|Once a player, Paul Wulff coaches in Apple Cup|
|Written by Admin|
|Friday, 21 November 2008 01:04|
Wulff played center for the Cougars in the late 1980s, but had to have his appendix removed about three weeks before the 1989 game. Somehow, he recovered in time to play in WSU's 20-9 loss in Seattle.
On Saturday, he returns to the Apple Cup, this time as coach of his alma mater against a team he has publicly professed to despise.
At his introductory news conference in December, Wulff recalled that when he arrived on the WSU campus in 1985, he was instructed to dislike purple, the UW color.
``It's 22 years later and I really don't like purple,'' Wulff said.
He added this bit of wildlife observation: ``Huskies bark and bite. Cougars hunt and kill.''
That fired up Cougar Nation, although Wulff could not have known at the time that his team would be 1-10 going into this game, while the Huskies would be 0-10. Neither team has a Pac-10 victory this season.
the Apple Cup since Phil Sarboe, who played on the team from 1931-33, and then coached from 1945-49. The Cougars won the Apple Cup in 1933, and Sarboe was 2-3 in the big game as the head coach.
Wulff has a personal record of 3-2 against the Huskies as a player from 1985-1989, including his redshirt season.
Several members of Wulff's staff also played in the Apple Cup, including Steve Broussard, Mike Levenseller, Malik Roberson, Jody Sears and Shawn Deeds.
This week, Wulff said playing in the game is different from coaching.
``Obviously, as a player your mind-set is a little different,'' he said. ``There's a lot more of the physical part that you are demanding yourself to do as a player.
``As a coach it is all truly mental.''
He can offer some perspective to his players.
``This game is a lot of fun,'' he said.
Wulff feels a special urgency to win because the season has been such a disappointment.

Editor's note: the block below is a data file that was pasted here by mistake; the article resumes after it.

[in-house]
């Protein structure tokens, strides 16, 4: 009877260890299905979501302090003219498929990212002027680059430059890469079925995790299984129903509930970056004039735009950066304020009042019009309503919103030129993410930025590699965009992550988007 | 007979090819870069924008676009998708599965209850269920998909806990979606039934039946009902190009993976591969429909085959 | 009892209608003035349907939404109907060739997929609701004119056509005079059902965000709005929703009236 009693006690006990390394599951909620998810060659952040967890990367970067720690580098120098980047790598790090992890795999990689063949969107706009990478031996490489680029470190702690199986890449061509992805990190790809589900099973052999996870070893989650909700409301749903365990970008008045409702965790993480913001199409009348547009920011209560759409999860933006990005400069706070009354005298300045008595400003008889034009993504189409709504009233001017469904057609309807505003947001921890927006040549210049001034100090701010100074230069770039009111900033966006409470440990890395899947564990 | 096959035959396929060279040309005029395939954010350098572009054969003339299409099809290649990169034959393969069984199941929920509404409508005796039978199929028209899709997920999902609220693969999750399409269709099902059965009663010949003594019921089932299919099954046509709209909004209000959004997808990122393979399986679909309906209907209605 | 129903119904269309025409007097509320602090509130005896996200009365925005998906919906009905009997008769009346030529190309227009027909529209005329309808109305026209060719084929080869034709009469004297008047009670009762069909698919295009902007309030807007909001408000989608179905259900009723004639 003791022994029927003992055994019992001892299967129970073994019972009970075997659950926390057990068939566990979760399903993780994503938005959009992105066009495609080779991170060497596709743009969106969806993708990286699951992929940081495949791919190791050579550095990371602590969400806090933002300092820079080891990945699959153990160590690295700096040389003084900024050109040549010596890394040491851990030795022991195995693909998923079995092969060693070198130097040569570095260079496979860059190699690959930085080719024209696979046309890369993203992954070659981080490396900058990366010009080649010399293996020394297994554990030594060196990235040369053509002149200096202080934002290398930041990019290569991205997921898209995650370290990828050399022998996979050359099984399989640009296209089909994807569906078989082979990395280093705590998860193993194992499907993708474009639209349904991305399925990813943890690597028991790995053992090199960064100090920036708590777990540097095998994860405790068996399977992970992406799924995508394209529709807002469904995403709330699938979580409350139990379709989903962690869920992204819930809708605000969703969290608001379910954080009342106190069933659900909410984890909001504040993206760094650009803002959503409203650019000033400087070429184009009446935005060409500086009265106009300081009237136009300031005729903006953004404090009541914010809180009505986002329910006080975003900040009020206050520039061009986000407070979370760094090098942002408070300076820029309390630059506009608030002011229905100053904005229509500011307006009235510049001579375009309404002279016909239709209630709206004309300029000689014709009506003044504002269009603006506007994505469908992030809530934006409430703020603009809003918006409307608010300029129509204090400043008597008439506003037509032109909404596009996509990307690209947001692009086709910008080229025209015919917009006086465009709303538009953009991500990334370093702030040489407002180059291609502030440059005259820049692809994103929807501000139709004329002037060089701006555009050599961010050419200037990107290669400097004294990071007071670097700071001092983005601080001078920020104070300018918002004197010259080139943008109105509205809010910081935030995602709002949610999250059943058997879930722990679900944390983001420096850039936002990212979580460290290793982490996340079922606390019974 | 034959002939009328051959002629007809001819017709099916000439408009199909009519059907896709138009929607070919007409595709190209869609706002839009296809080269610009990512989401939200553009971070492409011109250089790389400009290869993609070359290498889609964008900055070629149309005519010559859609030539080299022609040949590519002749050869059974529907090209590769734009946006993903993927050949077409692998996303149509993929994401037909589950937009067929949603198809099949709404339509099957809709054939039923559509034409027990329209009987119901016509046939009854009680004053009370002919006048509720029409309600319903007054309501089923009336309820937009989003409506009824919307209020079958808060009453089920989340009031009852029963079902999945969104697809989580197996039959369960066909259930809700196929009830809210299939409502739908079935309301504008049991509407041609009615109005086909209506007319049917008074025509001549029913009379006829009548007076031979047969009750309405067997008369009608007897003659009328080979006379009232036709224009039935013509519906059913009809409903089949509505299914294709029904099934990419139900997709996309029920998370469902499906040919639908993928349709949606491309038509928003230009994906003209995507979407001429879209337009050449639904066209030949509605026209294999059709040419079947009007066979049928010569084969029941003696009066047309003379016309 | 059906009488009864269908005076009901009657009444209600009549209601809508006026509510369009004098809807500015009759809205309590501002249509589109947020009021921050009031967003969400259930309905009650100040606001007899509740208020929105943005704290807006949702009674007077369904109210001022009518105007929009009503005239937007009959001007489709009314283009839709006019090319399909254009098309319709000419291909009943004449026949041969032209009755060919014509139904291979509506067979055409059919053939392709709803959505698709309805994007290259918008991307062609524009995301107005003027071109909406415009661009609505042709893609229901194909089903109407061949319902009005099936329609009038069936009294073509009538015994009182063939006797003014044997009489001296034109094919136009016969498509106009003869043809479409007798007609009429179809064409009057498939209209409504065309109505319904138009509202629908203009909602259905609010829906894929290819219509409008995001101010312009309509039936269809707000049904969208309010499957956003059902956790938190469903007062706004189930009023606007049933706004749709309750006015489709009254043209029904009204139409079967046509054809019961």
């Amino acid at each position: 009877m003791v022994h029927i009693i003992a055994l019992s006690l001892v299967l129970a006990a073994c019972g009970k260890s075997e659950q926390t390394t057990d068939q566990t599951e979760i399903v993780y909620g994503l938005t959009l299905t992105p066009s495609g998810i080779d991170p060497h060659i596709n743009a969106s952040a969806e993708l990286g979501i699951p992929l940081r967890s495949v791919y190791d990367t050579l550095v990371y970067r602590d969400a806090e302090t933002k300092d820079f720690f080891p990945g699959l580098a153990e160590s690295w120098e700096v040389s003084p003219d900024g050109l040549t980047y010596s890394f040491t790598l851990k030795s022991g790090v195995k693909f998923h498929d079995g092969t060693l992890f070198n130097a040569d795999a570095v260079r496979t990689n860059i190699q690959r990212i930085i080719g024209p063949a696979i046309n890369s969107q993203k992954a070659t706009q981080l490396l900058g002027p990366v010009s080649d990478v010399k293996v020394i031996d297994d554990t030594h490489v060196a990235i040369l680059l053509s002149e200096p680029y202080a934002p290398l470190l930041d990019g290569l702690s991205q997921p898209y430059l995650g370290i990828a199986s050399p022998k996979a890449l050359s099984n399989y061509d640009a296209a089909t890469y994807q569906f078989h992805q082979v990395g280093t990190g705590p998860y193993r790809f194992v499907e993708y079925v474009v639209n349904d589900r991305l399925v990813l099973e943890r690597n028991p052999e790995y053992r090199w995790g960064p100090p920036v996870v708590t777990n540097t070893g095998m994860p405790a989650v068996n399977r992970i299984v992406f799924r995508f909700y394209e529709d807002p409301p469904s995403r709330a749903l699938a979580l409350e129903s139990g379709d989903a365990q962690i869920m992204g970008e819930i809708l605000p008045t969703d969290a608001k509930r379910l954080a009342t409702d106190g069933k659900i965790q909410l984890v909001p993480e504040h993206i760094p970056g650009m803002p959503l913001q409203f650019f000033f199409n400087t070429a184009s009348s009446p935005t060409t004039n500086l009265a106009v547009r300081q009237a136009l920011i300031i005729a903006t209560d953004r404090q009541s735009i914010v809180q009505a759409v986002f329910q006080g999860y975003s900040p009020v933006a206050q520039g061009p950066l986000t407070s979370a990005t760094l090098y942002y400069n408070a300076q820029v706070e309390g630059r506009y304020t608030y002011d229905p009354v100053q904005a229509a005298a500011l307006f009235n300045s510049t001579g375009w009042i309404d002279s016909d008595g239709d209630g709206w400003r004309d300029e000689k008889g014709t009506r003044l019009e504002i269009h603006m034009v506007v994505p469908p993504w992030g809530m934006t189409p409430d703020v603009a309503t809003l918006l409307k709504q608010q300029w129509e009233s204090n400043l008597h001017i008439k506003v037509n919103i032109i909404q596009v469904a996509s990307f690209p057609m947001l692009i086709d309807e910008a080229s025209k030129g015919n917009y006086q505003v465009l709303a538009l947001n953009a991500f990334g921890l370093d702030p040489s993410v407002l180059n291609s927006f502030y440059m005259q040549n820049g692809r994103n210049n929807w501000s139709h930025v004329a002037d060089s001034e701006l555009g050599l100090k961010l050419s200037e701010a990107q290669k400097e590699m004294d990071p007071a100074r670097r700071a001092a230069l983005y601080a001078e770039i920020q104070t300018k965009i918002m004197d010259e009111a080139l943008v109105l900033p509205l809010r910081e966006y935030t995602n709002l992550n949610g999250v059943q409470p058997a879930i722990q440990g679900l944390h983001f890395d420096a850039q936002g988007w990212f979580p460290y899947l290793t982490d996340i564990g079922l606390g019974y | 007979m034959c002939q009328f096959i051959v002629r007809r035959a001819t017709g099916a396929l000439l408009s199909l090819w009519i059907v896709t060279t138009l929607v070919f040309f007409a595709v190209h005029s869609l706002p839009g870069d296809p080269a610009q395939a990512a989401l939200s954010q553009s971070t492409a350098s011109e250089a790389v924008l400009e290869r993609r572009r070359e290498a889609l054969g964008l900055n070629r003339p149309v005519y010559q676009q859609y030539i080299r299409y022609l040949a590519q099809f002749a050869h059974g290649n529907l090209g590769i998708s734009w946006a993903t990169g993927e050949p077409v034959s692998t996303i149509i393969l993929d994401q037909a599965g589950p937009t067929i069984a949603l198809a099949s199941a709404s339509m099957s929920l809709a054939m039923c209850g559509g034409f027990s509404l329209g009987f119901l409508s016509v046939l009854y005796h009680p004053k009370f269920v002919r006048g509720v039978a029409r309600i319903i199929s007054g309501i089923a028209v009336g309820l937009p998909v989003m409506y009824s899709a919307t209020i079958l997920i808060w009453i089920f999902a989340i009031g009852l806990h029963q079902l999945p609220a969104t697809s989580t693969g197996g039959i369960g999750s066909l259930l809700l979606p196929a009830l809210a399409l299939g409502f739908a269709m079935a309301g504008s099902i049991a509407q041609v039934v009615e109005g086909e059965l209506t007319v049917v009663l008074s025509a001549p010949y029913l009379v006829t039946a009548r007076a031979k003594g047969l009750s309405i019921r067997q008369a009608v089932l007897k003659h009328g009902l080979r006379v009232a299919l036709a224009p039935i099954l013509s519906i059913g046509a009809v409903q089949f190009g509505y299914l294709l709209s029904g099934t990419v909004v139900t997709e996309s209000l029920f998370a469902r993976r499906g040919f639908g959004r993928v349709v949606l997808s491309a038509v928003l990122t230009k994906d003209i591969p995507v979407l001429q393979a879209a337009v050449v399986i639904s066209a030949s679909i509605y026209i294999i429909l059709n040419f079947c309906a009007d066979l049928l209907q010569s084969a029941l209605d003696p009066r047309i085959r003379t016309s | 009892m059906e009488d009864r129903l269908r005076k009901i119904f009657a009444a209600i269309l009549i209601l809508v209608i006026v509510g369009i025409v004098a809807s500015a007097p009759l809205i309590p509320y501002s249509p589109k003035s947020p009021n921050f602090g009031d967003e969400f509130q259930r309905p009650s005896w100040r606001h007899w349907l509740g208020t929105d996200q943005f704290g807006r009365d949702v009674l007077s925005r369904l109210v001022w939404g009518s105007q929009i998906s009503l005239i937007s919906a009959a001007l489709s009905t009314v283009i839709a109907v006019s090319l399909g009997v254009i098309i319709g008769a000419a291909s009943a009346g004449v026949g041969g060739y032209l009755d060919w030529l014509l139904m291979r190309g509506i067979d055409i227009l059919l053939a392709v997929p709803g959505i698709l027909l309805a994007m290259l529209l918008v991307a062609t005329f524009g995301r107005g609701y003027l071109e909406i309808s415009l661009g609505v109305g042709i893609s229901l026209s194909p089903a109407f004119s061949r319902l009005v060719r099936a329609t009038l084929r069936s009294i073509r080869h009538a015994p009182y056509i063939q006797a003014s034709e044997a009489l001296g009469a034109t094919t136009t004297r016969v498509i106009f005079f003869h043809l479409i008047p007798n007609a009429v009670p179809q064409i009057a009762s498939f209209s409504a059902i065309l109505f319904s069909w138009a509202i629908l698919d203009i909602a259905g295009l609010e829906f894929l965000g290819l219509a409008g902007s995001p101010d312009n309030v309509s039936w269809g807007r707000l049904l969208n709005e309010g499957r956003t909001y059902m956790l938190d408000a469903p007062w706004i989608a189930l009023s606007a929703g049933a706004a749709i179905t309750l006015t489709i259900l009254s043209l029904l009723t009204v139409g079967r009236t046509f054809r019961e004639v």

``We have an opportunity to do that and feel a little better about ourselves in the offseason,'' Wulff said.
But he doesn't think this one game will change the future of either team, because rebuilding programs is a long, hard task.
``It will not make a program worse or better,'' he said. ``You can't go from A to Z. You go to B, C, D. ...''
Wulff also doesn't expect to see much effect on recruiting, win or lose.
gton statistically, and that having the game in Pullman should be an advantage for the Cougars.
He isn't one of those coaches who does something special every day to prepare for beating the big rival.
``We've tried to get better as a football team,'' he said when asked if he was doing something different to prepare for the Huskies.
But don't expect the Cougars to present a staid game plan.
``We don't have anything to lose and neither do they,'' Wulff said. ``We're not going to be conservative, let's just say that.''
Wary of the bulletin board, he declined to reveal any favorite Husky jokes.
Most of Wulff's energy is focused on keeping enough players healthy to field a team. The Cougars have fielded five different quarterbacks this season, and are banged up in many other positions.
But no one had an appendix removed recently.